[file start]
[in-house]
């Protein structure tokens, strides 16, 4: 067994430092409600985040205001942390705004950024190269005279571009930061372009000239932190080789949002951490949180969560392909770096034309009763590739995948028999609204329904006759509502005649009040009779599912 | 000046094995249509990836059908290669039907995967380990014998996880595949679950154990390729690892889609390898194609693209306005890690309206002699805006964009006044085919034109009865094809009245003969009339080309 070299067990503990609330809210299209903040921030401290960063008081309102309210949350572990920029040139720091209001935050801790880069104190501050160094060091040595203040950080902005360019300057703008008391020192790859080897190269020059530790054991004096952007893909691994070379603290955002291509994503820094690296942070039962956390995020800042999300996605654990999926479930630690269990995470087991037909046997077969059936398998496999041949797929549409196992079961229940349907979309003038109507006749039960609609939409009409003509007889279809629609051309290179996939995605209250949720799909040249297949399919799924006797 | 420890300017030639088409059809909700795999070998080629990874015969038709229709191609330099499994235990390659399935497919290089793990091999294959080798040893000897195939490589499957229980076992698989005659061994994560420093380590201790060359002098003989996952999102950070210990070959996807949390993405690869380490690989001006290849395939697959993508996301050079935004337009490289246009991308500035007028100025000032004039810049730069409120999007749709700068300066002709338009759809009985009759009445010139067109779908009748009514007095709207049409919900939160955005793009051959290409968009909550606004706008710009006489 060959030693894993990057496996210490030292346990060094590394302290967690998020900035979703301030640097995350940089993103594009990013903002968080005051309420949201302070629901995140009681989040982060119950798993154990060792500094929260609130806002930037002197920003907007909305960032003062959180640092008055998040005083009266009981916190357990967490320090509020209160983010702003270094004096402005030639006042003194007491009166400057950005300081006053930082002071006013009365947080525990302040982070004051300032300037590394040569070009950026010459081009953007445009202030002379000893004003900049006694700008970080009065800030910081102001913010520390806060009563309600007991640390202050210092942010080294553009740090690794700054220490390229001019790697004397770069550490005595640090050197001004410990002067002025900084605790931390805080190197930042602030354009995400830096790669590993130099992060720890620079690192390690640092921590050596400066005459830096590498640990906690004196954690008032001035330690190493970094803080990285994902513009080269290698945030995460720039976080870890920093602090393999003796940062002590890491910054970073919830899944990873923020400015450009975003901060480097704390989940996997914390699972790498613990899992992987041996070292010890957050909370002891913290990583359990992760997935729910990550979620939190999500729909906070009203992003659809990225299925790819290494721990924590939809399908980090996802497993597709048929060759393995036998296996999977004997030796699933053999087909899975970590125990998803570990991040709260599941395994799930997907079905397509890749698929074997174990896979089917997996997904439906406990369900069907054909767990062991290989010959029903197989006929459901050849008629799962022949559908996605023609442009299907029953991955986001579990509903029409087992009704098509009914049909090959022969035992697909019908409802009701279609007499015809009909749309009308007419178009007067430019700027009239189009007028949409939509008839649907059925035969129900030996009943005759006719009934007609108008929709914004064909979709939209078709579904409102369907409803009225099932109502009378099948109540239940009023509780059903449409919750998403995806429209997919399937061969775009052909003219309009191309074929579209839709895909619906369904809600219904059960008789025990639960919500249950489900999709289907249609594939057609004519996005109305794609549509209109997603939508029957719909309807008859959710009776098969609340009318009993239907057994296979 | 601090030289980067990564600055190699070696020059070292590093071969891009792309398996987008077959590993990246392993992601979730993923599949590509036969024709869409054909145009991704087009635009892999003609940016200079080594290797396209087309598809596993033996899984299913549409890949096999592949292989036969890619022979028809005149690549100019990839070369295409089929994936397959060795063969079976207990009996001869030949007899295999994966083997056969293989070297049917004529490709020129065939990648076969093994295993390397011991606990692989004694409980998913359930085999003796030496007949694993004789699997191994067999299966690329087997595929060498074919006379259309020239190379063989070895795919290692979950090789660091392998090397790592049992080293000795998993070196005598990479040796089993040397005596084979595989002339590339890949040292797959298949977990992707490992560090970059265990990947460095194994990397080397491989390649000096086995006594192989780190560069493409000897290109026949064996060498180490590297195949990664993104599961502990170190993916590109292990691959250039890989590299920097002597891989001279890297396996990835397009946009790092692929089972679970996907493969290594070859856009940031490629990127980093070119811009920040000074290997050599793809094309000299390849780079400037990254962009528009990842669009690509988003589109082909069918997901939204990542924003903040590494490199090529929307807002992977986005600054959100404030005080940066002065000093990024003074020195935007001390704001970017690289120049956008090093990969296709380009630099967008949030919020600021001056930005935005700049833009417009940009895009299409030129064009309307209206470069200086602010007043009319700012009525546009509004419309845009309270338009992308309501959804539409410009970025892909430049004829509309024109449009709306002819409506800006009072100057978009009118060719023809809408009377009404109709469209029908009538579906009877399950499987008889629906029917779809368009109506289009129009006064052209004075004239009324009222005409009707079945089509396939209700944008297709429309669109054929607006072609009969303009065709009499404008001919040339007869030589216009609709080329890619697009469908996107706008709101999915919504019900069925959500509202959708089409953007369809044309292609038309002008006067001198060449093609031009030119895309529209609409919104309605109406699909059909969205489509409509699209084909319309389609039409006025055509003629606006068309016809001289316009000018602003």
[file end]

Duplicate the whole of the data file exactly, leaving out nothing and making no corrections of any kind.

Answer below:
[in-house]
């Protein structure tokens, strides 16, 4: 067994430092409600985040205001942390705004950024190269005279571009930061372009000239932190080789949002951490949180969560392909770096034309009763590739995948028999609204329904006759509502005649009040009779599912 | 000046094995249509990836059908290669039907995967380990014998996880595949679950154990390729690892889609390898194609693209306005890690309206002699805006964009006044085919034109009865094809009245003969009339080309 070299067990503990609330809210299209903040921030401290960063008081309102309210949350572990920029040139720091209001935050801790880069104190501050160094060091040595203040950080902005360019300057703008008391020192790859080897190269020059530790054991004096952007893909691994070379603290955002291509994503820094690296942070039962956390995020800042999300996605654990999926479930630690269990995470087991037909046997077969059936398998496999041949797929549409196992079961229940349907979309003038109507006749039960609609939409009409003509007889279809629609051309290179996939995605209250949720799909040249297949399919799924006797 | 420890300017030639088409059809909700795999070998080629990874015969038709229709191609330099499994235990390659399935497919290089793990091999294959080798040893000897195939490589499957229980076992698989005659061994994560420093380590201790060359002098003989996952999102950070210990070959996807949390993405690869380490690989001006290849395939697959993508996301050079935004337009490289246009991308500035007028100025000032004039810049730069409120999007749709700068300066002709338009759809009985009759009445010139067109779908009748009514007095709207049409919900939160955005793009051959290409968009909550606004706008710009006489 060959030693894993990057496996210490030292346990060094590394302290967690998020900035979703301030640097995350940089993103594009990013903002968080005051309420949201302070629901995140009681989040982060119950798993154990060792500094929260609130806002930037002197920003907007909305960032003062959180640092008055998040005083009266009981916190357990967490320090509020209160983010702003270094004096402005030639006042003194007491009166400057950005300081006053930082002071006013009365947080525990302040982070004051300032300037590394040569070009950026010459081009953007445009202030002379000893004003900049006694700008970080009065800030910081102001913010520390806060009563309600007991640390202050210092942010080294553009740090690794700054220490390229001019790697004397770069550490005595640090050197001004410990002067002025900084605790931390805080190197930042602030354009995400830096790669590993130099992060720890620079690192390690640092921590050596400066005459830096590498640990906690004196954690008032001035330690190493970094803080990285994902513009080269290698945030995460720039976080870890920093602090393999003796940062002590890491910054970073919830899944990873923020400015450009975003901060480097704390989940996997914390699972790498613990899992992987041996070292010890957050909370002891913290990583359990992760997935729910990550979620939190999500729909906070009203992003659809990225299925790819290494721990924590939809399908980090996802497993597709048929060759393995036998296996999977004997030796699933053999087909899975970590125990998803570990991040709260599941395994799930997907079905397509890749698929074997174990896979089917997996997904439906406990369900069907054909767990062991290989010959029903197989006929459901050849008629799962022949559908996605023609442009299907029953991955986001579990509903029409087992009704098509009914049909090959022969035992697909019908409802009701279609007499015809009909749309009308007419178009007067430019700027009239189009007028949409939509008839649907059925035969129900030996009943005759006719009934007609108008929709914004064909979709939209078709579904409102369907409803009225099932109502009378099948109540239940009023509780059903449409919750998403995806429209997919399937061969775009052909003219309009191309074929579209839709895909619906369904809600219904059960008789025990639960919500249950489900999709289907249609594939057609004519996005109305794609549509209109997603939508029957719909309807008859959710009776098969609340009318009993239907057994296979 | 601090030289980067990564600055190699070696020059070292590093071969891009792309398996987008077959590993990246392993992601979730993923599949590509036969024709869409054909145009991704087009635009892999003609940016200079080594290797396209087309598809596993033996899984299913549409890949096999592949292989036969890619022979028809005149690549100019990839070369295409089929994936397959060795063969079976207990009996001869030949007899295999994966083997056969293989070297049917004529490709020129065939990648076969093994295993390397011991606990692989004694409980998913359930085999003796030496007949694993004789699997191994067999299966690329087997595929060498074919006379259309020239190379063989070895795919290692979950090789660091392998090397790592049992080293000795998993070196005598990479040796089993040397005596084979595989002339590339890949040292797959298949977990992707490992560090970059265990990947460095194994990397080397491989390649000096086995006594192989780190560069493409000897290109026949064996060498180490590297195949990664993104599961502990170190993916590109292990691959250039890989590299920097002597891989001279890297396996990835397009946009790092692929089972679970996907493969290594070859856009940031490629990127980093070119811009920040000074290997050599793809094309000299390849780079400037990254962009528009990842669009690509988003589109082909069918997901939204990542924003903040590494490199090529929307807002992977986005600054959100404030005080940066002065000093990024003074020195935007001390704001970017690289120049956008090093990969296709380009630099967008949030919020600021001056930005935005700049833009417009940009895009299409030129064009309307209206470069200086602010007043009319700012009525546009509004419309845009309270338009992308309501959804539409410009970025892909430049004829509309024109449009709306002819409506800006009072100057978009009118060719023809809408009377009404109709469209029908009538579906009877399950499987008889629906029917779809368009109506289009129009006064052209004075004239009324009222005409009707079945089509396939209700944008297709429309669109054929607006072609009969303009065709009499404008001919040339007869030589216009609709080329890619697009469908996107706008709101999915919504019900069925959500509202959708089409953007369809044309292609038309002008006067001198060449093609031009030119895309529209609409919104309605109406699909059909969205489509409509699209084909319309389609039409006025055509003629606006068309016809001289316009000018602003």